When I learned to think of myself as an introvert, it changed my life for the better.
When I learned not to think of myself as an introvert, it changed my life for the better.
Both times, detail was added to my self-model.
The first definition of introversion I learned was the Myers-Briggs model: extraverts gain energy from social interactions, introverts spend energy on social interactions. Extraverts need people time or they’ll wilt, introverts need alone time to recharge. At first, this seemed exactly right - and I identified as a clear introvert. I started being able to notice when I was feeling overwhelmed, and explicitly express my need for some alone time. Life was much better.
Then I noticed that on days when I had no social interaction whatsoever, I kind of puttered around doing nothing. If I only had evening plans, I did very little up until I hung out with people in the evening, at which point I would gain energy, and feel up to going home and getting stuff done - except that it was late and I had to go to sleep. So I ignored the recommendations of the “introvert” model and started scheduling breakfasts with friends, in order to start my days on a good note - and this worked well. I was happier, and I was motivated to get out of the apartment and get things done.
The second definition of introversion I learned was a nonsocial generalization of this: extraverts are chronically understimulated, introverts chronically overstimulated.
The third definition of introversion I learned, from a blog post by Venkatesh Rao, is one I’m still trying to wrap my mind around. Before I get to his model, here are the predictions he generates from it:
- require a minimum period of isolation every day to survive psychologically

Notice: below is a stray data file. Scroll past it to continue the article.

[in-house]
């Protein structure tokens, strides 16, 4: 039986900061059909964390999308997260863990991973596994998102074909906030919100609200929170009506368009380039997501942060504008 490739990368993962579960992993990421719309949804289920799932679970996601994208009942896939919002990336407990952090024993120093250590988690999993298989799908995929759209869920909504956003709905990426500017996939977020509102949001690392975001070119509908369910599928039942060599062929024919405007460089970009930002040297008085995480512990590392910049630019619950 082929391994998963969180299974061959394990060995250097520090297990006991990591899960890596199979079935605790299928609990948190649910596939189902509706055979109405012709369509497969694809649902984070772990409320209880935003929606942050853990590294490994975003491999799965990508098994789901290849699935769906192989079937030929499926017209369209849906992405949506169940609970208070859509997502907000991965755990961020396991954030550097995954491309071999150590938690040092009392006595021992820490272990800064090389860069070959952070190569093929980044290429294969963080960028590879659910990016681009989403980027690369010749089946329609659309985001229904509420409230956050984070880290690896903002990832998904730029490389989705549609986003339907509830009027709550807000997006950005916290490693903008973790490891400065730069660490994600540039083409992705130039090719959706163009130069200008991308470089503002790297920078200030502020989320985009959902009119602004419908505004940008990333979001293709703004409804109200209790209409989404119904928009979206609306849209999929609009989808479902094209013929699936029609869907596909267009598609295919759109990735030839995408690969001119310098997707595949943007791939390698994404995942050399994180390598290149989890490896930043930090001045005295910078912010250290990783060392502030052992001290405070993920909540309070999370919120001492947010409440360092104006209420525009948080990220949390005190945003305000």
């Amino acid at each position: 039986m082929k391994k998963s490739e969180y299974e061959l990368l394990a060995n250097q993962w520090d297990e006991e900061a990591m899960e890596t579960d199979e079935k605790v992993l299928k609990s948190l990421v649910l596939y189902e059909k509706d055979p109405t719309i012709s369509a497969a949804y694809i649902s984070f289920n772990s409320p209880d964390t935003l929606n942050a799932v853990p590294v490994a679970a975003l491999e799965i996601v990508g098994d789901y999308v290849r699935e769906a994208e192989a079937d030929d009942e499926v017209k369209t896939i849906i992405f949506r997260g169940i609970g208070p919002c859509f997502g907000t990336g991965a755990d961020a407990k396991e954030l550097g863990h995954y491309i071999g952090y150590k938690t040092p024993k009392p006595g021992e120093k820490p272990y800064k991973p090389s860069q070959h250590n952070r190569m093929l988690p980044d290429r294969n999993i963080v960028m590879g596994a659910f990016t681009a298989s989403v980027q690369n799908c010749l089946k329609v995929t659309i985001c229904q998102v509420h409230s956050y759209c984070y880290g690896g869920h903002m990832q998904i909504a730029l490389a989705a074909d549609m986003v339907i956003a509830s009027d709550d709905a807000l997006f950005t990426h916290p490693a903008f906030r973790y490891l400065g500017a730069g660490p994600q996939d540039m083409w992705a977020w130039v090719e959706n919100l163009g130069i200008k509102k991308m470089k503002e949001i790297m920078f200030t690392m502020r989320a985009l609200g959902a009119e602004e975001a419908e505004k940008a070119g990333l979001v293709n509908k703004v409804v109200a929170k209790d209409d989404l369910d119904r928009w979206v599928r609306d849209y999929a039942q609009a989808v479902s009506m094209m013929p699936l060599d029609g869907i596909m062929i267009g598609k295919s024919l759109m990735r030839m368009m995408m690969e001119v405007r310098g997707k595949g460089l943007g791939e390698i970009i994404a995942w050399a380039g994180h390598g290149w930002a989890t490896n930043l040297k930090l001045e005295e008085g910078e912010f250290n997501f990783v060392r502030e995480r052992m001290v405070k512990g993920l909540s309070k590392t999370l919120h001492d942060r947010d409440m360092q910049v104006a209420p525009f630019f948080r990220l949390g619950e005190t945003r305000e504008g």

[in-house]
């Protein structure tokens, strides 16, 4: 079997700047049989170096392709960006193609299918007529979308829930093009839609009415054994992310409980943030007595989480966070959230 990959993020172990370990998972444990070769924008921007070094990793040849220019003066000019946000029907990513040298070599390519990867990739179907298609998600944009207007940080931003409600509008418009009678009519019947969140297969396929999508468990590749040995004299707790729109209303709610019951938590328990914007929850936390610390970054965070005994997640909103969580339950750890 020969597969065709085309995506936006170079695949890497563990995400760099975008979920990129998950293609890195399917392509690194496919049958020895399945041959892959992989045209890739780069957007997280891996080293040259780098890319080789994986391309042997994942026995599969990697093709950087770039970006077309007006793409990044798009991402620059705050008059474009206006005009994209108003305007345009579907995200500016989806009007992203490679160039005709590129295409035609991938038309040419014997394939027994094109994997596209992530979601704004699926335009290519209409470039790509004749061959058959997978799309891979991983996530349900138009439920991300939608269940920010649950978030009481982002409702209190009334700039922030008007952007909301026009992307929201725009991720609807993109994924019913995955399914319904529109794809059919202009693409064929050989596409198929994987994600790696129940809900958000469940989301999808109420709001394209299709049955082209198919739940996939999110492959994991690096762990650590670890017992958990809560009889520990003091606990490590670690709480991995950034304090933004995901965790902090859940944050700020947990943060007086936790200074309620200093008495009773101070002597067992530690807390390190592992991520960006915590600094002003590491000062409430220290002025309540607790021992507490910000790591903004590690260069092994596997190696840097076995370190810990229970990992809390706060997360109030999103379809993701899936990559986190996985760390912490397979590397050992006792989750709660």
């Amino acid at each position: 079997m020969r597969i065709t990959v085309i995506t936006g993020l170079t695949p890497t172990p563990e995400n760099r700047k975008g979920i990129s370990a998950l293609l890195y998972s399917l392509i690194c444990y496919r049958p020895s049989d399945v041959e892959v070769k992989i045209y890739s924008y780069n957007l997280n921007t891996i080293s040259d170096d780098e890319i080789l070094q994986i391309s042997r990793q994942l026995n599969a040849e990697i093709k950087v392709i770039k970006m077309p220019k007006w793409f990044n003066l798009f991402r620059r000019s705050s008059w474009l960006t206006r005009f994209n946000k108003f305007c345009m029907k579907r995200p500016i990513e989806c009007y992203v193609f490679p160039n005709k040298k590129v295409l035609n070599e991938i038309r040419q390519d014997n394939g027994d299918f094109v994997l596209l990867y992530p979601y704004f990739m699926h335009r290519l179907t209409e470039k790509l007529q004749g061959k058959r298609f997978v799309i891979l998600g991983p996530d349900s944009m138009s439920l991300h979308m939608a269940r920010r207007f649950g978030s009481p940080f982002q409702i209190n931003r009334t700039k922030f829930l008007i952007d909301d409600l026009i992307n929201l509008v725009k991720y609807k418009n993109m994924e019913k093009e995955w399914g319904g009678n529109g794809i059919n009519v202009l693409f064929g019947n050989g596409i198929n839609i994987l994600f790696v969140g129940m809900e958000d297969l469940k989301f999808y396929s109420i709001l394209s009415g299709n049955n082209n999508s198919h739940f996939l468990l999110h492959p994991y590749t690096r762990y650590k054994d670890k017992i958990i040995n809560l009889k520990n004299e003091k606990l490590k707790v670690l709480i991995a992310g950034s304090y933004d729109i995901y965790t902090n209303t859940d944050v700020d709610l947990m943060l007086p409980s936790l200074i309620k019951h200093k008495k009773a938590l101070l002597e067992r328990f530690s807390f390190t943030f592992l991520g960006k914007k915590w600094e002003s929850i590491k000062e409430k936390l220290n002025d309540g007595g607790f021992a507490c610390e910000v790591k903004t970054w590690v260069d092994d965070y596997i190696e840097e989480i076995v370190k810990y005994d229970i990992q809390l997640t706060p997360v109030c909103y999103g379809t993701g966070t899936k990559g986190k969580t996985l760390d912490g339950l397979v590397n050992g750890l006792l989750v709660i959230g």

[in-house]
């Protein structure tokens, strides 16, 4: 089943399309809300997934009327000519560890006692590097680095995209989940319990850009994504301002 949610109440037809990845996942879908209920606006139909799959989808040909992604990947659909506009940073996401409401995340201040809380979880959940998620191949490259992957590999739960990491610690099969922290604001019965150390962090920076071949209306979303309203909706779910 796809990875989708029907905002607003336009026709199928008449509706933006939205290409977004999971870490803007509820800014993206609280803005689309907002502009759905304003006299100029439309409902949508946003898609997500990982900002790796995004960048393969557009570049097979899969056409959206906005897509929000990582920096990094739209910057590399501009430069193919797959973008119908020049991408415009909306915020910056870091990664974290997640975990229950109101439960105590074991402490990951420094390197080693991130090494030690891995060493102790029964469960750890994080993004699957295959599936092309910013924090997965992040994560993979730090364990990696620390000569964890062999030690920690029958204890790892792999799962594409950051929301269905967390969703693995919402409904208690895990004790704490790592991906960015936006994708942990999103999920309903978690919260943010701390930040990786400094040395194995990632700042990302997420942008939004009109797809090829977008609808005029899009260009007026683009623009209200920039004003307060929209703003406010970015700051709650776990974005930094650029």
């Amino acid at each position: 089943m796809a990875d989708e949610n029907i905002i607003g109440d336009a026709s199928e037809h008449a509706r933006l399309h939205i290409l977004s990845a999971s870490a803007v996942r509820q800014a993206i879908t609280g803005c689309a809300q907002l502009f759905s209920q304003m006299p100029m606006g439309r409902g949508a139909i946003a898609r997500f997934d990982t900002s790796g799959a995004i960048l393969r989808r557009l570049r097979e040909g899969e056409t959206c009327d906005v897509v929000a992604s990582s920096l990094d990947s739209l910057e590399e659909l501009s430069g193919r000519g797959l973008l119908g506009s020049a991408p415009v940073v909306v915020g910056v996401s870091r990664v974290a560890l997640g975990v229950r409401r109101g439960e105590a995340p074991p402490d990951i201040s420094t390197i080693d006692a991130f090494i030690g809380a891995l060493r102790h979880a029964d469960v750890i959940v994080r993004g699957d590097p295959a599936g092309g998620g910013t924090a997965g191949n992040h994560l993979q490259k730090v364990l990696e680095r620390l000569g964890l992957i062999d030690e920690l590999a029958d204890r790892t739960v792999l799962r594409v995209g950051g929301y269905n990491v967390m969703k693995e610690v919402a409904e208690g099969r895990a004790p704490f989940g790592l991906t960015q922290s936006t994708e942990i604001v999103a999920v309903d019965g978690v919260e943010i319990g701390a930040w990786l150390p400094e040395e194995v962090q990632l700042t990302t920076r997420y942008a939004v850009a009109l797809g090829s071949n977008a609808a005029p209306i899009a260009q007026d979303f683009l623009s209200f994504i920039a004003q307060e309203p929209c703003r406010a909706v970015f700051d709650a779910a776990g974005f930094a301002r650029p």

- are energized by weak-link social fields, such as coffee shops, where little interaction is expected
- are energized by occasional, deeper 1:1 interactions, but still at arm’s length; no soul-baring
- are energized by such 1:1 encounters with anyone, whether or not a prior relationship exists
- are drained by strong-link social fields such as family gatherings
- are reduced to near-panic by huddles: extremely close many-many encounters such as group hugs
- have depth-limited relationships that reach their maximum depth very fast
- need a minimum amount of physical contact everyday, even if it is just laying around with a pet
- are energized by strong-link social fields such as family gatherings
- like soul-baring 1:1 relationships characterized by swings between extreme intimacy and murderous enmity
- are not willing to have 1:1 encounters with anyone unless they’ve been properly introduced into their social fields
- are made restless and anxious by weak-link social fields such as coffee shops unless they go with a friend
- are reduced to near panic by extended episodes of solitude
- have relationships that gradually deepen over time to extreme levels
The introvert description fits me almost perfectly. I am energized by 1:1 interactions, especially time-boxed ones like breakfasts with friends before a workday. I love being in coffee shops where there are people around and I mostly don’t have to interact with them. I am typically ready to dive immediately into the maximum depth I’ll ever be at in a relationship. These aren’t predictions generated by the more common psychological introvert-extravert model, so my initial inclination was to endorse Rao’s model wholeheartedly. I’m not sure I buy the underlying theory, though - or, at least, that it quite applies to me as stated. Here’s how Rao defines the introversion/extraversion binary:
One way to understand the introvert/extrovert difference is to think in terms of where the energy (which behaves like money) is stored.
Introverts are transactional in their approach to social interactions; they are likely to walk away with their “share” of the energy generated by any exchange, leaving little or nothing invested in the relationship itself. This is like a deposit split between two individually held bank accounts. This means introverts can enjoy interactions while they are happening, without missing the relationships much when they are inactive. In fact, the relationship doesn’t really exist when it is inactive.